Samsung Electronics has launched a new version of the Galaxy S5 with an upgraded screen and faster processor, but for now it is only available in South Korea.
 
The Irish High Court has referred to a 14-year-old agreement governing the exchange of personal data between the European Union and the U.S. to the EU's top court.
 
Linux Kernel CVE-2014-4014 Local Privilege Escalation Vulnerability
 
Multiple SQL Injection Vulnerabilities in web2Project
 
SQL Injection in Dolphin
 

After traveling around the past few months in various countries it looks like getting rid of Windows XP is going to take quite a while.  It is probably due to the fact that it has expired that I noticed it more than usual, but XP is certainly everywhere.  You see it at airports on display boards, Point of Sale systems. In one overseas country the computers in customs as well as the railway displays and control systems and hospitals. 

Having obsolete operating systems in a corporate environment is bad enough, there are still many organisations that utilise XP internally.  However as part of critical infrastructure it worries me slightly more.  Now most of us can't do much outside of our little sphere of influence, but it is time for the operating system to go.  

So if junior needs something to do over the next few weeks set them a challenge. Identify all remaining XP devices connected to the network.  Categorise them into real XP and embedded XP ( Still some support available for those).  Then develop a strategy to get rid of them.  

If getting rid of them is not an option and there will those of you in that situation, at least look for ways of protecting them a bit better. Consider network segmentation, application whitelisting, endpoint solutions (some will still work on XP).  As an absolute minimum at least know where they are and how they are being used.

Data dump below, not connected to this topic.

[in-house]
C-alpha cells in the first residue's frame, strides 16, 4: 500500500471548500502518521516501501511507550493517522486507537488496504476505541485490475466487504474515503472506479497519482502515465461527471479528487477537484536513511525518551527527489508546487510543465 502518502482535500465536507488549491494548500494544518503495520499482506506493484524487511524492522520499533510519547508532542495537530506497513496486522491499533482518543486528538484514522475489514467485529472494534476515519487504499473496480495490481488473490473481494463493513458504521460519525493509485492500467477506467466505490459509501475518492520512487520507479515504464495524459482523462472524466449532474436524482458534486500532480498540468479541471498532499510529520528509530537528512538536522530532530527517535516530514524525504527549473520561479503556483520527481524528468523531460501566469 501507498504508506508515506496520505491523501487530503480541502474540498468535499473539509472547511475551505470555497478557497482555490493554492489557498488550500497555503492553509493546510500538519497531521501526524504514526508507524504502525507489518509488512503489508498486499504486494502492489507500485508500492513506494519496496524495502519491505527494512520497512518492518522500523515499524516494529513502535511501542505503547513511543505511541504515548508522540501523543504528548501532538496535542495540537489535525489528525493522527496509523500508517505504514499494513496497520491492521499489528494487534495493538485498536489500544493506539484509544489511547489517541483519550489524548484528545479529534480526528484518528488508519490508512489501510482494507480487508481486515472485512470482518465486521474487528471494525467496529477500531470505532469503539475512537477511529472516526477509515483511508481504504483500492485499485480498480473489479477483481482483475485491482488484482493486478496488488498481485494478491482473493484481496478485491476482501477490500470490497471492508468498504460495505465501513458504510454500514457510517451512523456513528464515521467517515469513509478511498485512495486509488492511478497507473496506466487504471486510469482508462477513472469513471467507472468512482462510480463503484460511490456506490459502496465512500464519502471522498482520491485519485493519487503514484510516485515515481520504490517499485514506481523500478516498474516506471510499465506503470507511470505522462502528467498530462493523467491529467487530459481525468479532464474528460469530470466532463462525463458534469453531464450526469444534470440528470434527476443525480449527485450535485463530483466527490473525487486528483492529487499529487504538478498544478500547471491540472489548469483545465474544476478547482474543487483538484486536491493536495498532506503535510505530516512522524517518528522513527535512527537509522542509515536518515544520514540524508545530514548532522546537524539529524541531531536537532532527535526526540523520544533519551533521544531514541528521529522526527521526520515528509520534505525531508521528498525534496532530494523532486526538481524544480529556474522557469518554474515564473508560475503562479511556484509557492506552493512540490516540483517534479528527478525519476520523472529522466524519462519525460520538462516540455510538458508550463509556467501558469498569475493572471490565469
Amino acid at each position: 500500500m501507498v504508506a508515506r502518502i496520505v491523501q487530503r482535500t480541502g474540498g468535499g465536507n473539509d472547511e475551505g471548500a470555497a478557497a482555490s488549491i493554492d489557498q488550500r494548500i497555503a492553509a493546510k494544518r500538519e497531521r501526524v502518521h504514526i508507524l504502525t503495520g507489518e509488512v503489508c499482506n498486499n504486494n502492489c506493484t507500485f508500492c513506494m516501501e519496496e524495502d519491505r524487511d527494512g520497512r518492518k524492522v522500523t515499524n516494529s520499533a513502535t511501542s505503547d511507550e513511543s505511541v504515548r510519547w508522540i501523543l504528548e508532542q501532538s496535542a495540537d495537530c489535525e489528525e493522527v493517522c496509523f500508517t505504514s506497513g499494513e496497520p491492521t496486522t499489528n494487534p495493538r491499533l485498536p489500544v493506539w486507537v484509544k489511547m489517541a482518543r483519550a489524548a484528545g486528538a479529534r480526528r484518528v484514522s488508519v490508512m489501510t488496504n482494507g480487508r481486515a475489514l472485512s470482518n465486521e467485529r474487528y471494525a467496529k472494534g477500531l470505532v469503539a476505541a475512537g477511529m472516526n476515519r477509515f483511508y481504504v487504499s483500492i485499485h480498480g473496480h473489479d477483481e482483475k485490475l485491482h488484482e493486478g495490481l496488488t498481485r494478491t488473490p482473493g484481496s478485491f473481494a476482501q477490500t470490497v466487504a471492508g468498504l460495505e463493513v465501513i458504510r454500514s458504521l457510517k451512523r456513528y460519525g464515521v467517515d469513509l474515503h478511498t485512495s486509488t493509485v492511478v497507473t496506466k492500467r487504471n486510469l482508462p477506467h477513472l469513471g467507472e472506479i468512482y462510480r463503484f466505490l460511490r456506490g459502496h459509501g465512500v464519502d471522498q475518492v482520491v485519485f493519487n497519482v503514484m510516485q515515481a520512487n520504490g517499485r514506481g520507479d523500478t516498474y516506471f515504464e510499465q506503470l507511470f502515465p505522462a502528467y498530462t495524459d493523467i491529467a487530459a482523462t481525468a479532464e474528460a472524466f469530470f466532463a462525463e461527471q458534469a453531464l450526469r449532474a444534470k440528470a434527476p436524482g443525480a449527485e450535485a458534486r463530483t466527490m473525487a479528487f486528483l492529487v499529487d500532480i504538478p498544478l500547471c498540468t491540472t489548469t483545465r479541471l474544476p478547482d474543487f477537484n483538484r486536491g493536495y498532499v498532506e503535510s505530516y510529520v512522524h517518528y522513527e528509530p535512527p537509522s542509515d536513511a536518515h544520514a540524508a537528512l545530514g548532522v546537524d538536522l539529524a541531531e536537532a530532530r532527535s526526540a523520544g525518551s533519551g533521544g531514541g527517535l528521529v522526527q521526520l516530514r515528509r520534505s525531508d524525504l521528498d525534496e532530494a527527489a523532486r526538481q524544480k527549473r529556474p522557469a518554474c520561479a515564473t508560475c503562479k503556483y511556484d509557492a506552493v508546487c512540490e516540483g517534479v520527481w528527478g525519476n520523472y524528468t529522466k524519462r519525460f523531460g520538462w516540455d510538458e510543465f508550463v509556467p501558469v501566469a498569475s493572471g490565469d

Seek, identify and remove away.

Mark H  

(c) SANS Internet Storm Center. https://isc.sans.edu Creative Commons Attribution-Noncommercial 3.0 United States License.
 

An update was released today addressing the OpenSSL issues in VMWare products. Libraries have been updated to 0.9.8za and 1.0.1h to fix issues.   

You'll want to evaluate and apply the updates as appropriate.  

Mark H

(c) SANS Internet Storm Center. https://isc.sans.edu Creative Commons Attribution-Noncommercial 3.0 United States License.
 
Lynis CVE-2014-3982 Symlink Vulnerability
 
Djblets 'json_dumps()' Function HTML Injection Vulnerability
 
[security bulletin] HPSBMU03048 rev.1 - HP Software Executive Scorecard, Remote Execution of Code, Directory Traversal
 
A data breach like the one recently reported by AT&T demonstrates that security policies alone are only a paper tiger without the technological teeth to make sure they are enforced, experts say.
 
Mining personal data to deliver targeted ads is the lifeblood of Google's business -- and of many other online firms. But what if that data dries up at the source?
 
[security bulletin] HPSBUX03046 SSRT101590 rev.2 - HP-UX Running OpenSSL, Remote Denial of Service (DoS), Code Execution, Security Restriction Bypass, Disclosure of Information, or Unauthorized Access
 
[SECURITY] [DSA 2963-1] lucene-solr security update
 
[SECURITY] [DSA 2962-1] nspr security update
 
Tablets haven't killed off the PC market, which is about to return from a downturn.
 
Long espoused in educational circles, intelligent software that tailors training to the individual learner is catching on in corporations.
 
Growing demand for flash continues to rock enterprise storage, with NetApp becoming the latest big vendor to shape a new product around the high-speed media.
 
Apple's tight vetting of mobile applications gives it a security edge over Android, but there are still several ways for attackers to steal data from iOS devices, a mobile security company warned in a report Tuesday.
 
Moscow-based Elcomsoft has developed a tool to collect iCloud backup files without knowing a person's Apple ID, a development intended to help law enforcement analyze seized computers.
 
iodine Authentication Bypass Vulnerability
 
Proxmox VE 'AccessControl.pm' User Enumeration Vulnerability
 
OpenStack Neutron L3-agent Remote Denial of Service Vulnerability
 
Internet Storm Center Infocon Status